5 Key Innovations Driving the Future of Cannabis
It’s said that necessity is the mother of invention.
As cannabis breaks into the mainstream, the complex web of regulations surrounding the plant may well be what compels the industry to think outside the box.
Today’s infographic from Valens GroWorks highlights some of the most anticipated areas of technology-based disruption in “cannabiz” – the business behind cannabis.
Potential Industry Game-changers
As the cannabis industry grows, the business behind it must grow as well – and to get an edge, industry players are investing in new technologies and innovative practices that could be industry game-changers.
Here are some of the most disruptive moves happening that could shape the future of cannabis:
As consumers become more discerning, they’ve come to demand premium quality cannabis. That’s why many indoor growers are exploring various means to improve the productivity of cannabis plants.
- Cloud-controlled lights
Using cloud-based IoT technology, cultivators can remotely adjust the colors and cycles of growing lights that cannabis plants are exposed to in their operations. Such precise control ensures consistency in plant quality.
- Tissue culture
Essentially, tissue culture is the multiplication of a single cannabis tissue into hundreds of identical ones. While this method is impressive, it’s incredibly tricky to get right at scale.
Biotech breeding is another upcoming trend to watch out for. Just like the ubiquitous GMO foods you can find in a grocery store, the genetic manipulation of cannabis plants to strengthen specific effects could take the industry by storm.
Millions of patients in North America rely on medical cannabis, which will only intensify as states continue to legalize its use. For the longest time, prescribed cannabis has relied on smoking – but extraction technology is introducing new delivery methods.
- Vaporizer Pens
These pocket-sized pens can deliver a controlled cannabis dose, with lower chances of including dangerous chemicals. The latest models include Bluetooth capabilities and smartphone apps to customize vape temperatures, among other features.
- Oils and Tinctures
Cannabis concentrates, packaged into capsules or as liquid, can be used in vape pens or ingested directly. They also provide a small, controlled cannabis dose, and act fast in a patient’s system.
Recreational consumers won’t be left behind. This growing segment is enjoying cannabis-based products in a myriad of ways, made possible by new extraction technologies.
Water soluble oils demonstrate their potent effects quickly through the bloodstream, instead of relying on the slow-acting respiratory or digestive systems.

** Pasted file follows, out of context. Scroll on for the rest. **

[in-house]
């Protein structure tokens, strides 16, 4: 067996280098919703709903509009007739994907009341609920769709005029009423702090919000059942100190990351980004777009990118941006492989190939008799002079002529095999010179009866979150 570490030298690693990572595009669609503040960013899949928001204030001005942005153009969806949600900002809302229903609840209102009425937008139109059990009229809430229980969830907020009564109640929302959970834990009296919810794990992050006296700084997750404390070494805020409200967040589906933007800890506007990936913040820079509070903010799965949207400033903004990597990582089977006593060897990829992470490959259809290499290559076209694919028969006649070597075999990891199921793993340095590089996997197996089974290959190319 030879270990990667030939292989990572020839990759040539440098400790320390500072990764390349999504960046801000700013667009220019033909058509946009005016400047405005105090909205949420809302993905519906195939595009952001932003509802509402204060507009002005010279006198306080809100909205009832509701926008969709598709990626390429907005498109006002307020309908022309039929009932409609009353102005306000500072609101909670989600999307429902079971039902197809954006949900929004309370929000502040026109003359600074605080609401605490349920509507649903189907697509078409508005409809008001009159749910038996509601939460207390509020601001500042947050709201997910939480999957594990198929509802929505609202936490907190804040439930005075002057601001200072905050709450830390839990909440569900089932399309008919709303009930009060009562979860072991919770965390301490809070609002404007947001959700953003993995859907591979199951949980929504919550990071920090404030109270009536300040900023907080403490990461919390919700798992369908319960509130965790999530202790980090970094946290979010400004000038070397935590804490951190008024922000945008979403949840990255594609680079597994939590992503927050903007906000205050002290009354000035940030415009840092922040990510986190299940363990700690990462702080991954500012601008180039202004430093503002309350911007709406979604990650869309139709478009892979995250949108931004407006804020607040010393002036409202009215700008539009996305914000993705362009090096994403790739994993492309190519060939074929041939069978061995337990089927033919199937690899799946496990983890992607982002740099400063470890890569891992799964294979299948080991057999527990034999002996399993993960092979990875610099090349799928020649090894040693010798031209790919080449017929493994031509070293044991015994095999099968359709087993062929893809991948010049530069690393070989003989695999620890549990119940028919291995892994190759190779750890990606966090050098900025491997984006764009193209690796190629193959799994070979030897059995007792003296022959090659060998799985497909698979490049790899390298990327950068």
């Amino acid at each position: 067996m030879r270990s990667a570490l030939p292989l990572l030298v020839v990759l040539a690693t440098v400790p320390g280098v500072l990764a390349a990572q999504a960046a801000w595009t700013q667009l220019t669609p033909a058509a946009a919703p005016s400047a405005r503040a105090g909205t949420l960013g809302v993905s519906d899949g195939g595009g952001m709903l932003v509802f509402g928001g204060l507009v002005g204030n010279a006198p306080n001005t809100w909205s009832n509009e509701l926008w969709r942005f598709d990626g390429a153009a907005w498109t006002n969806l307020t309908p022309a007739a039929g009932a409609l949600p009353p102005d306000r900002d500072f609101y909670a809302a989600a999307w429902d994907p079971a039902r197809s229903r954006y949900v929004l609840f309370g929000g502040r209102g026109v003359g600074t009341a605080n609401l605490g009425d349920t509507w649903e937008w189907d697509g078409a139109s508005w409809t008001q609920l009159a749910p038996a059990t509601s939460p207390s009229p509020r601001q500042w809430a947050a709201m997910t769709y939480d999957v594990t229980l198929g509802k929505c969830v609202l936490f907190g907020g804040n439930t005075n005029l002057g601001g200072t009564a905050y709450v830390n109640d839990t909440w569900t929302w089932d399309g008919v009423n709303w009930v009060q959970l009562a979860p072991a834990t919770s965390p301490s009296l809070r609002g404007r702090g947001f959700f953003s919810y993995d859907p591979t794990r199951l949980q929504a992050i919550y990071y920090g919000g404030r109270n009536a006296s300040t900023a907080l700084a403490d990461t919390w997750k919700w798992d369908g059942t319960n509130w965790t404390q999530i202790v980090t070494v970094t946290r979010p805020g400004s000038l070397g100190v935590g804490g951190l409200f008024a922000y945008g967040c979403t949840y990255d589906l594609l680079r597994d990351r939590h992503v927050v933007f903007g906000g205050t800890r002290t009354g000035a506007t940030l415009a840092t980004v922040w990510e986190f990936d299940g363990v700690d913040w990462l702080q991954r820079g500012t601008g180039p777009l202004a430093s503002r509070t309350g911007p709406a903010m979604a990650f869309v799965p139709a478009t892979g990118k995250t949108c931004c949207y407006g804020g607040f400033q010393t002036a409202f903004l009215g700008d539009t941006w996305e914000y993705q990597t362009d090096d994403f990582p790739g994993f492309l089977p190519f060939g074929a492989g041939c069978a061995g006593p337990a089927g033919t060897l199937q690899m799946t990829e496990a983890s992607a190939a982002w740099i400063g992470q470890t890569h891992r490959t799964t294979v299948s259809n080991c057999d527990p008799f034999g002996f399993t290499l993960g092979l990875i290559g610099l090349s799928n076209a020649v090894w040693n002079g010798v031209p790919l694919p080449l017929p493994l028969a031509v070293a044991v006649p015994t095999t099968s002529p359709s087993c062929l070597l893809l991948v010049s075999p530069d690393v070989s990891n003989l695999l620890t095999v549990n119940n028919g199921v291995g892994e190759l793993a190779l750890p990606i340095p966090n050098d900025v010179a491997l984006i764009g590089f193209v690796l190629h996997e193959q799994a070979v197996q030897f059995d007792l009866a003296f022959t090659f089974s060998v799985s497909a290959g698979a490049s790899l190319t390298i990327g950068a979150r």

With a wide range of skincare products in the market, these cannabis-infused lotions can applied to the skin’s surface, where they are absorbed for a relaxing effect.
Despite the increasing legality of “cannabiz”, many businesses and their customers prefer to deal with cash. Financial institutions are also wary of investing in cannabis, as it’s still perceived as risky in certain circles.
To that end, fintech has stepped up to the plate. Secure and automated transactions can be made and processed via the blockchain, potentially creating an anonymous and convenient way for consumers and companies to transact.
Data and Analytics
Cannabis is finally coming out of hiding, but records around point-of-sale transactions are still lacking. Providing context for such data to give it meaning is difficult, but lucrative.
Leveraging big data to track the cannabis supply chain has secondary advantages of easing the regulatory process, and putting customer demand into perspective. What’s more, digital transaction data on these consumers also offers future opportunities for businesses to address their needs.
As the cannabis space steadily progresses, cannabis companies that respond and adapt to these broad trends of tech innovation will be poised for success.
Tech innovation and ongoing R&D are ingredients that the industry needs to continue to mature and grow.
– Michael Garbuz, CannRoyalty Corporate Strategist
Consumer Archetypes Shaping the European CBD Industry
This infographic visualizes the non-consumer and consumer archetypes that could be position Europe as the leader in global cannabis consumption.
Consumer Archetypes Shaping the European CBD Industry
View the high-resolution of the infographic by clicking here.